I know at least some of the most vocal critics of Francis would call themselves admirers of John Paul II, but if the words and deeds of the John Paul II pontificate had been passed through the current media filter, those same people would have soiled themselves on a daily basis. Imagine the photos posted to Facebook (“OMG John Paul kissed a Koran! Islam is taking over the Church!”) or the news items turned into grist for a blog post (“Apostate pope apologizes for crusades!”).
The Church isn’t meant to be analyzed at this kind granular level, at this kind of speed.
And by the way, John Paul did both those things, and we’re still here.
Hell, we had a pope dig up the rotting corpse of another pope, subject him to trial, find him guilty, strip him of his vestments, cut off the fingers he used for blessings, and cast the remains into the Tiber … and we’re still here.
And we always will be.
Although I usually refuse any label other than just plain “Catholic,” I am a political conservative and a dedicated Ratzingerian. The transition to Francis was jarring. His language can be imprecise and his pontificate feels like a bit of a high-wire act at times. I like my liturgy formal, my theology clear, and my popes in mozzettas.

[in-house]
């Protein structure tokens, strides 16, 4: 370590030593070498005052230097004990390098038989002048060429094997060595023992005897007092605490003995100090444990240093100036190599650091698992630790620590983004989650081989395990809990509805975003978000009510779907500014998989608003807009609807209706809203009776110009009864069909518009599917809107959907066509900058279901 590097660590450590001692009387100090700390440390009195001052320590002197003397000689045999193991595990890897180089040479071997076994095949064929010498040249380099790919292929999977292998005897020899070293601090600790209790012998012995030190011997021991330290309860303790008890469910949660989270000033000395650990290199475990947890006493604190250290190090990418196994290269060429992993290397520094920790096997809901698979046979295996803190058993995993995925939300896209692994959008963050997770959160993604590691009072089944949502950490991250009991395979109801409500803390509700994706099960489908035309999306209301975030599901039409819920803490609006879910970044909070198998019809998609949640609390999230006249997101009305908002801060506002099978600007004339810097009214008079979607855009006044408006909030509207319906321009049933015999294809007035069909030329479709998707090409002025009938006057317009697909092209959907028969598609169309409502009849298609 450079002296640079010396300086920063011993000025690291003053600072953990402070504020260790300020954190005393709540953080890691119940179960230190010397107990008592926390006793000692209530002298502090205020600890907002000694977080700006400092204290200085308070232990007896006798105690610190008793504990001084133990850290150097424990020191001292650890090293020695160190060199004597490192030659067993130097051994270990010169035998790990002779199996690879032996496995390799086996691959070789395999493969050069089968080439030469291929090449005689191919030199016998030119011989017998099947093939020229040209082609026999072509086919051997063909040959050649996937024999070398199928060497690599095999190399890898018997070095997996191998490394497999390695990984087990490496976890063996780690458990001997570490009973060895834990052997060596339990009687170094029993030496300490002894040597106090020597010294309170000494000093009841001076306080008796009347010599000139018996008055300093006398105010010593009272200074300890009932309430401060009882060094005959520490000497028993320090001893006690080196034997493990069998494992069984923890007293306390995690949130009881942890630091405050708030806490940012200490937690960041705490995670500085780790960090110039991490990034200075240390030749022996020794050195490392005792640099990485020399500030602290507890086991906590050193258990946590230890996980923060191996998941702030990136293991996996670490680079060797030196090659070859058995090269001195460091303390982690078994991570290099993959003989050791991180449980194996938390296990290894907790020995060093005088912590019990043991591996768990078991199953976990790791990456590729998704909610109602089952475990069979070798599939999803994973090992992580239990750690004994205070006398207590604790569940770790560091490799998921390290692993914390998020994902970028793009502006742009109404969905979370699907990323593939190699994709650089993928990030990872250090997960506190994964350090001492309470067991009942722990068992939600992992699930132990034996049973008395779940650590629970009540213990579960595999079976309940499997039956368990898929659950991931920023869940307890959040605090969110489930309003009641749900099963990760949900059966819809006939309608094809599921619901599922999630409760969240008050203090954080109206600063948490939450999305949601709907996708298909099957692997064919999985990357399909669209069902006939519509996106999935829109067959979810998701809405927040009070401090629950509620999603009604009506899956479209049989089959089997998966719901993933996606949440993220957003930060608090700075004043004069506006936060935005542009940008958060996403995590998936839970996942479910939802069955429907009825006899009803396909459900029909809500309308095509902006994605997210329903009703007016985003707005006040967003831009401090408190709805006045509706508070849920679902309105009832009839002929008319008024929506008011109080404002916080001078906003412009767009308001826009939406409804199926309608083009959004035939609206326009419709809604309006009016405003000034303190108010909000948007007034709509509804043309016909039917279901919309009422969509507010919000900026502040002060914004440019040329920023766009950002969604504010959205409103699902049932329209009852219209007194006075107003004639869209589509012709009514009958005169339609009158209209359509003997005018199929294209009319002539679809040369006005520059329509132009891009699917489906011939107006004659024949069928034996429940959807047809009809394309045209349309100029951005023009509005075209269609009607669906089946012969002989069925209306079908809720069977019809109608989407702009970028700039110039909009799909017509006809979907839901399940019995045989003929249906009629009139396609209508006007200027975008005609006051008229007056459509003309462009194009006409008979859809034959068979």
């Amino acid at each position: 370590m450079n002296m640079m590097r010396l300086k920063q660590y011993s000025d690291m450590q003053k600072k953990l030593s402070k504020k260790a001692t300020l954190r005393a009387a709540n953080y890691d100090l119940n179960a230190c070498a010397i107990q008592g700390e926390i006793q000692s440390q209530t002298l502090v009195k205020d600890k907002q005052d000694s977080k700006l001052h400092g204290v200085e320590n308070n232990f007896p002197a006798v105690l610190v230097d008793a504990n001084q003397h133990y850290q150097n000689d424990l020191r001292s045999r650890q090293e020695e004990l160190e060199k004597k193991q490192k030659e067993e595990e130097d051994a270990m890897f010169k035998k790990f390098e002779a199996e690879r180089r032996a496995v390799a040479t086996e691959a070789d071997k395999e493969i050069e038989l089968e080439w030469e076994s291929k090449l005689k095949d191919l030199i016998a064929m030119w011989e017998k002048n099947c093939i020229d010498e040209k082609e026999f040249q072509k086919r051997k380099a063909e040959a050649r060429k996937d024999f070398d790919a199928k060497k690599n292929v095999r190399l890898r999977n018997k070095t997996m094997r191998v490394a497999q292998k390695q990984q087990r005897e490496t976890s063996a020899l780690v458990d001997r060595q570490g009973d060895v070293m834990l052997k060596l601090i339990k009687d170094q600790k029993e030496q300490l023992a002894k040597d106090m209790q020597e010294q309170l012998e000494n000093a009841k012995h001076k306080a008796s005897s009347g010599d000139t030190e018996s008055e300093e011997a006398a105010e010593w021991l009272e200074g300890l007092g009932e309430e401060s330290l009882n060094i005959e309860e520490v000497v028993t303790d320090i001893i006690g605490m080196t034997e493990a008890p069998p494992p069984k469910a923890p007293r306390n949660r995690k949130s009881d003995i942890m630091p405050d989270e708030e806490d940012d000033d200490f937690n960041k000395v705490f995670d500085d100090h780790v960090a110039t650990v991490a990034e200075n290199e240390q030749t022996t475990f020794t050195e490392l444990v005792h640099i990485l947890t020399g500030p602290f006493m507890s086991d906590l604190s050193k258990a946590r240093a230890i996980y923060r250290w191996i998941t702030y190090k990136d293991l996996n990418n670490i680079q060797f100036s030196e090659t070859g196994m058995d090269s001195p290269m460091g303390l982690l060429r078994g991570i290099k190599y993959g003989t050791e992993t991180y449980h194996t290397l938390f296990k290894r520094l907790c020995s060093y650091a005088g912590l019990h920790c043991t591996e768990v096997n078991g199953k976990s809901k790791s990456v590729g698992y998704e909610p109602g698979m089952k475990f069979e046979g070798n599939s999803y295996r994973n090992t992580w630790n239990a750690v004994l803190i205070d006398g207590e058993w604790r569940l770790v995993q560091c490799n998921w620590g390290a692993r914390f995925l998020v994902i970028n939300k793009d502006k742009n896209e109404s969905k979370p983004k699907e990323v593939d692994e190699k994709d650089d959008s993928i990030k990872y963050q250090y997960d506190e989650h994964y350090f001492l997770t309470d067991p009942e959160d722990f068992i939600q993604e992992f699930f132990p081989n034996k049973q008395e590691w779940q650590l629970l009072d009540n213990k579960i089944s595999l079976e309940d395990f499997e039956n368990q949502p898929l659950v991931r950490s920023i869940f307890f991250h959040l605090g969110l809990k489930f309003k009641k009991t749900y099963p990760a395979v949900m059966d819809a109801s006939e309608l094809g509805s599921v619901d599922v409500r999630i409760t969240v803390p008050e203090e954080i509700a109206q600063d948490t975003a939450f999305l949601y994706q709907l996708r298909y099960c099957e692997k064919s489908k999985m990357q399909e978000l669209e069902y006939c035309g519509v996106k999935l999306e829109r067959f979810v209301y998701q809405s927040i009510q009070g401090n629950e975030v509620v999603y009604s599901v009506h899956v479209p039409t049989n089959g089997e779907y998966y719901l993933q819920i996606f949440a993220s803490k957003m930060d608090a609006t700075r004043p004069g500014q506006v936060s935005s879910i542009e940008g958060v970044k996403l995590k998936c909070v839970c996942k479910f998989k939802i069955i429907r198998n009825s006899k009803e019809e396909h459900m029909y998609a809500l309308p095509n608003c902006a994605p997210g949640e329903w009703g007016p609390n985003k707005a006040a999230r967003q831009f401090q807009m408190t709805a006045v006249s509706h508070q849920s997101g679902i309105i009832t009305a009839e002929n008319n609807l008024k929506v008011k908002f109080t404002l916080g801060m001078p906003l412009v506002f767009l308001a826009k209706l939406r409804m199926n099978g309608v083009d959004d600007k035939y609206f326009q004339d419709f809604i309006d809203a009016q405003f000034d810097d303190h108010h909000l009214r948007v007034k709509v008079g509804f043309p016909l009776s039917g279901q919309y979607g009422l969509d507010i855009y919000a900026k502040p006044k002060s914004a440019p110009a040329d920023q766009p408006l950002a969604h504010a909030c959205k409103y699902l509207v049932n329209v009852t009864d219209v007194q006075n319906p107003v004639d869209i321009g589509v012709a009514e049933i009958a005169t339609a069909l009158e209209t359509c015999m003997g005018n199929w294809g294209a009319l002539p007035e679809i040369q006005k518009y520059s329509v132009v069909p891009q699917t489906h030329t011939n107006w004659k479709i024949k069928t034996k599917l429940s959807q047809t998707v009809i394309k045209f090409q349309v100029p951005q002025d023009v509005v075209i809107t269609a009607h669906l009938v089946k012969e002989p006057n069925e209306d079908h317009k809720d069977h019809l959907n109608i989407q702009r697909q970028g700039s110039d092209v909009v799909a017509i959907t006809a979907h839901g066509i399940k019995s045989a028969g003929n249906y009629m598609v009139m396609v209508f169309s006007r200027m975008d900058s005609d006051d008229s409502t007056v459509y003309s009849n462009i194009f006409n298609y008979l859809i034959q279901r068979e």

That said, I can’t help but admire his approach. His analogy of the Church as a “field hospital” for souls is precisely right. He’s an appealing face for the Church. There are times to collect ourselves and focus on fundamentals, theology, and liturgical forms, and times to get down in the mud with sinners.
I’m not at all comfortable in the mud with sinners, taking risks, but that is my problem and my failing, not his.
Many of these Catholics are reacting exactly like the liberal Catholics they like to deride, trusting in the Magisterium of Me rather than in the Magisterium of the Church. They are doing to Francis what they never would have tolerated anyone to do to Benedict.
I’m not exactly sure what they think will happen because Francis reaches out to sinners or eschews some of the trappings of the office. The worst that can happen, has already happened.
In a history that begins with the murder of the Son of God and includes the execution of all of our founding leaders, Arianism and dozens of lesser heresies, schisms, the sacking of Rome, the shattering of Christendom in the Reformation, dueling popes, the Cadaver Synod, Alexander VI, the loss of the papal states, the abuse crisis, and any number of other terrible moments, the idea that we’re sailing into some new nightmare of the Church because Francis mutters “Who am I to judge?” about priests who have same-sex attraction is laughable.